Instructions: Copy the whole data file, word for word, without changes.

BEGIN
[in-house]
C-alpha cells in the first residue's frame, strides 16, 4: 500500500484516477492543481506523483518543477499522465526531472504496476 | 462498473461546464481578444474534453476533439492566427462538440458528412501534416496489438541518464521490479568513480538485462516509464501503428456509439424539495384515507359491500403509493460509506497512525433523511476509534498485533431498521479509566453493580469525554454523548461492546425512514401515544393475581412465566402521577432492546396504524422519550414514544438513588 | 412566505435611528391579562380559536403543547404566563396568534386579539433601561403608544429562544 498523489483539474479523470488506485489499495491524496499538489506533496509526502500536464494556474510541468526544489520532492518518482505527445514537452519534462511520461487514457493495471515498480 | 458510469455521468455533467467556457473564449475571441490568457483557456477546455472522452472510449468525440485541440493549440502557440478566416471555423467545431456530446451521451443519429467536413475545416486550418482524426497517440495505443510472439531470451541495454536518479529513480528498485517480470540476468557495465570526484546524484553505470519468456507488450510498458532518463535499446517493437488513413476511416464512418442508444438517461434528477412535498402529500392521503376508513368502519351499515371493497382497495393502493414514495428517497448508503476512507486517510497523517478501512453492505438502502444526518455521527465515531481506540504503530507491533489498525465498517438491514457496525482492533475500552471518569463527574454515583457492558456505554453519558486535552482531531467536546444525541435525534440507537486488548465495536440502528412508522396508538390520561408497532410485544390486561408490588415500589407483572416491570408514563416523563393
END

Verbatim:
[in-house]
C-alpha cells in the first residue's frame, strides 16, 4: 500500500484516477492543481506523483518543477499522465526531472504496476 | 462498473461546464481578444474534453476533439492566427462538440458528412501534416496489438541518464521490479568513480538485462516509464501503428456509439424539495384515507359491500403509493460509506497512525433523511476509534498485533431498521479509566453493580469525554454523548461492546425512514401515544393475581412465566402521577432492546396504524422519550414514544438513588 | 412566505435611528391579562380559536403543547404566563396568534386579539433601561403608544429562544 498523489483539474479523470488506485489499495491524496499538489506533496509526502500536464494556474510541468526544489520532492518518482505527445514537452519534462511520461487514457493495471515498480 | 458510469455521468455533467467556457473564449475571441490568457483557456477546455472522452472510449468525440485541440493549440502557440478566416471555423467545431456530446451521451443519429467536413475545416486550418482524426497517440495505443510472439531470451541495454536518479529513480528498485517480470540476468557495465570526484546524484553505470519468456507488450510498458532518463535499446517493437488513413476511416464512418442508444438517461434528477412535498402529500392521503376508513368502519351499515371493497382497495393502493414514495428517497448508503476512507486517510497523517478501512453492505438502502444526518455521527465515531481506540504503530507491533489498525465498517438491514457496525482492533475500552471518569463527574454515583457492558456505554453519558486535552482531531467536546444525541435525534440507537486488548465495536440502528412508522396508538390520561408497532410485544390486561408490588415500589407483572416491570408514563416523563393